NEWS: Erdington parents ‘threatened with fines’ for children not returning after half term

Words & pics by Ed King

Ed’s note… The images used in the article are archive pictures of schools in Erdington and ARE NOT RELATED to the people who have supplied quotes or their children.

If you have been affected by any of the issues raised in this article, or have any updates or developments from a school in Erdington, please get in touch – you can send us a direct message via the Erdington Local Facebook page or email sue@erdingtonlocal.com

As schools reopen after the half term holidays, families across Erdington are being ‘threatened with fines’ if they still feel the classroom is not COVID-19 safe and keep their children at home.

Despite another national lockdown closing the country from 5th November, parents and carers are being told that all young people must go back to school this week – or literally pay the price for any absences.

Birmingham City Council had previously taken the stance to not impose the fixed penalty notices, which had been set by the Department of Education in July, electing to wave the fines for the first half term.

But as school gates open for the last few weeks of the Autumn term, families keeping their children at home could be charged up to £120 for every empty chair they now leave in the classroom.

With increased concerns over the rising cases of coronavirus, many Erdington parents and carers feel they should be allowed to choose what is best for their children – without facing even more debt due to the COVID-19 pandemic.

Natasha Court has two children at primary school in Erdington, she says: “I believe it is completely wrong that the City Council are threatening parents with fines for actively carrying out their duty of care to protect their children whilst still ensuring they are being educating them at home.

All children need an education, 100%, but a ‘one size fits all’ approach is not appropriate, particularly in the midst of a worsening health pandemic.”

She adds: “I have two children with health conditions who would both be at heightened risks of serious complications should they catch COVID-19. I have my own health conditions too. No matter what schools do, they cannot protect our children in a class of 30.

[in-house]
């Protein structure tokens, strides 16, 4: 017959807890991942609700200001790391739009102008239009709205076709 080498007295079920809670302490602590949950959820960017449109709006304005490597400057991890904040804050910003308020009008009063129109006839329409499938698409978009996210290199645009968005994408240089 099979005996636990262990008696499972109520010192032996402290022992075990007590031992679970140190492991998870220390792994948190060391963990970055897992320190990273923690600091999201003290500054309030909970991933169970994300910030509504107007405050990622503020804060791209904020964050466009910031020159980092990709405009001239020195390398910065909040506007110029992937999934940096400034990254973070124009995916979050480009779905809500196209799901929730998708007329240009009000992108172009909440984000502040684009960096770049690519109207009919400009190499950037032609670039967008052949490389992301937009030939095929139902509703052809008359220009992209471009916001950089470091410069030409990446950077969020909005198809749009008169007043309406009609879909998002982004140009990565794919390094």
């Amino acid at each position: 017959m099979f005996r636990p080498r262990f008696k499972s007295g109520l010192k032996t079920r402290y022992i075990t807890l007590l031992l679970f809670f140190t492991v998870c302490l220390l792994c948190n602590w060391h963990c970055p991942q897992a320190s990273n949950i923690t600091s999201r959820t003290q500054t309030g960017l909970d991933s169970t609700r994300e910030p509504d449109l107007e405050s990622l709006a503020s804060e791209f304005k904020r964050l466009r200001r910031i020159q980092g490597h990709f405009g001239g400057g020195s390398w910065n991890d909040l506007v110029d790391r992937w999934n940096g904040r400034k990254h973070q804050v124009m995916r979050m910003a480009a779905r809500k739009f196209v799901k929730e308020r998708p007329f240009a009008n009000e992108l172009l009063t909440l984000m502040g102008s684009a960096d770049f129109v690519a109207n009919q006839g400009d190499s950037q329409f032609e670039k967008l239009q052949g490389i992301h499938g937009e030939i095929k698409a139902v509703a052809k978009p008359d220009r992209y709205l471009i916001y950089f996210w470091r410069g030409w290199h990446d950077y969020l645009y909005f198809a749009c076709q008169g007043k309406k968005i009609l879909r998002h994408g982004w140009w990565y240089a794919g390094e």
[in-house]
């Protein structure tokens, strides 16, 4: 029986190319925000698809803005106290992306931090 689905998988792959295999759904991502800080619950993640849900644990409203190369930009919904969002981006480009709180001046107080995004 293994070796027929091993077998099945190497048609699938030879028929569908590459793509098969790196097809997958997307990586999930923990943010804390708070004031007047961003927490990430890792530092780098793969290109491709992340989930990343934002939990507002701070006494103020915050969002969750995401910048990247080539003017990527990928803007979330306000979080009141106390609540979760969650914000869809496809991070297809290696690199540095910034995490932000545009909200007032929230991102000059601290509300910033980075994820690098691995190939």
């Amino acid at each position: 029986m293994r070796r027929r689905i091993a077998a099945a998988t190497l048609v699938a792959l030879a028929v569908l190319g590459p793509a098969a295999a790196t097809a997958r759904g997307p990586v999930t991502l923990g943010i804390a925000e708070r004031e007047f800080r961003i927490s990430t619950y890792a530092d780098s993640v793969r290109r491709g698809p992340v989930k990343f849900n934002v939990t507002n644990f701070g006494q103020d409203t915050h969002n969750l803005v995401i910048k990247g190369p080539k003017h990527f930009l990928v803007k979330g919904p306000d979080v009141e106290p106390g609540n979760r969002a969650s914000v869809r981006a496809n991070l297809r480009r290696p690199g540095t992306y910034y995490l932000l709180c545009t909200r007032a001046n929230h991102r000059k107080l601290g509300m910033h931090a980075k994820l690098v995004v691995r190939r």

Fines will hit the financial and mental wellbeing of the families who are already struggling. So the ‘alternatives’ they are left with are to send them to school and be put at risk, or de-register and be let down by the system that is supposed to help ALL children get a strong start to life through education. This is not right nor fair.”

Another Erdington parent, who wished to remain anonymous, said: “I have been threatened with fines from the Council if I now don’t send my child into school.

This is completely unfair. How can they tell me school is safe for my child when they have already had cases in the school?

With cases and deaths rising sharply now all I want to do is protect my whole family, yet I am unable to do that due to potentially being fined.

Attending school during a pandemic should be the parents’ choice to make.”

Schools across Birmingham open for the final weeks of the Autumn term from Monday 2nd November.

As set by the Department of Education in July this year, fixed penalties of £60 can be imposed for any absentee child – increasing to £120 if not paid within 21 days.

Minister for Education, Gavin Williams, announcing fines on LBC Radio (first broadcast on July 29th)

For the latest information on coronavirus restrictions in Birmingham, issued by Birmingham City Council, visit www.birmingham.gov.uk/coronavirus_advice

For the latest information on the lockdown starting from 5th November, issued by Government, visit www.gov.uk/guidance/new-national-restrictions-from-5-november

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FEATURE: James Brindley Academy’s Dovedale Centre – school life during lockdown

Words & pics by Ed King

There have been a lot of words used to describe the coronavirus crisis. But when it comes to education, one stands out. Uncertainty.

Out of all the public sectors, withstanding healthcare professionals fighting on the pandemic’s frontline, education has been one of the most affected by lockdown restrictions – with staff and students alike having to embrace dramatic changes.